Factors disrupting the regulation of GH can be caused by organic factors such as tumors, radiation and surgical treatment of the tumors, dwarfed or missing glands. Some GH failure can be traced to infections from tuberculosis, meningitis or even trauma. In addition perinatal insults such as a breech birth, hypoxia (no oxygen) or birth trauma can affect the functioning of the delicate endocrine system. By far the chief classification of GH deficiency is hypothalamic dysfunction.

What do studies on children with Down syndrome have to say on this topic? It is generally believed that in people with Down syndrome the pituitary gland is intact and functional. In 1993 Dr. Pueschel studied the response of growth hormone secretion in eight growth retarded children with DS. When he utilized GHRH to directly stimulated the pituitary to release growth hormone, seven of the eight responded in a normal range (3). Yet, when L-dopa was used to stimulate die hypothalamus, five children (63%) had low response levels When another provocative, clonidine, was used to stimulate the hypothalamus, six children (75%) were classified as low responders. A low growth hormone response is < 10 ng/ml. Pueschel states "It is postulated the children with Down syndrome have both anatomical and biochemical hypothalamic derangements that may result in decreased growth hormone secretion and reduced linear growth" (1).

Castells finds a similar pattern of normal peak scrum GH concentrations when the pituitary is directly stimulated with GHRH (2) and subnormal GH response levels with hypothalamic stimulatory tests (3,7). When Dr. Castells conducted levadopa and clonidine stimulatory test on twenty children with DS. Seven of the twenty children (35%) experienced a diminished GH response (<10 ng/ml) to the provocative stimulation (3).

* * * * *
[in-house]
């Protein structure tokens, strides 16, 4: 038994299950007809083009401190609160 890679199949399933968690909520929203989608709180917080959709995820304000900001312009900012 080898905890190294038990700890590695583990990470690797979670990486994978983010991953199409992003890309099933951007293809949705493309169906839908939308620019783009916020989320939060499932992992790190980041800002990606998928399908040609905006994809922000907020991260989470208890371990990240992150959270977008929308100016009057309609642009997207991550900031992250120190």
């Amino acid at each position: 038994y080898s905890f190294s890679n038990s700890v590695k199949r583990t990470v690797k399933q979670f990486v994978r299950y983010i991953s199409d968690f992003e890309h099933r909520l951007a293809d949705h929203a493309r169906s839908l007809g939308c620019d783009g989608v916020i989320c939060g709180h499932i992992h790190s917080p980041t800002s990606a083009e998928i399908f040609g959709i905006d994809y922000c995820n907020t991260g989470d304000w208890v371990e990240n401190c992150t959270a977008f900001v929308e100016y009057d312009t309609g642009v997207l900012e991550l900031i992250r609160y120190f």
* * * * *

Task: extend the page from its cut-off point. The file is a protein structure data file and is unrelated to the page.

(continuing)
Anatomical studies by Dr. Wisniewski indicate "morphogenic abnormalities in the hypothalamus of DS patients with diminished number of neurons in the arcuate and ventromedial nucleis. The decreased in neurons per square millimeter suggest a deficiency in GHRH neurosecretory function of arcuate ventromedial nuclei" (4).

Annerén of Sweden looked at IGF-1 levels in 5 growth retarded children with DS and discovered they maintained low levels of insulin growth factor 1. Annerén treated these children with GH for six months, "during this period the growth velocity doubled and the serum IGF-1 levels were restored to normal. Thus DS children respond to GH treatment" (5,6). Castells and Wisniewski found in their growth hormone study with children -with DS, that plasma concentrations of IGF-I normalize with GH treatment (8).

How important is IGF-1? Insulin growth factor 1 is the active component of the growth hormone system. IGF-1 is the work horse. It goes out and binds to receptors (IGF-1R) located in muscle, bone, tissue and nerves. IGF-1R "are expressed extensively throughout the brain" (9). Dr. Sara who worked with Dr. Annerén on the GH studies says "there is absolutely no doubt in my mind that IGF-1 has a role in brain development" (10).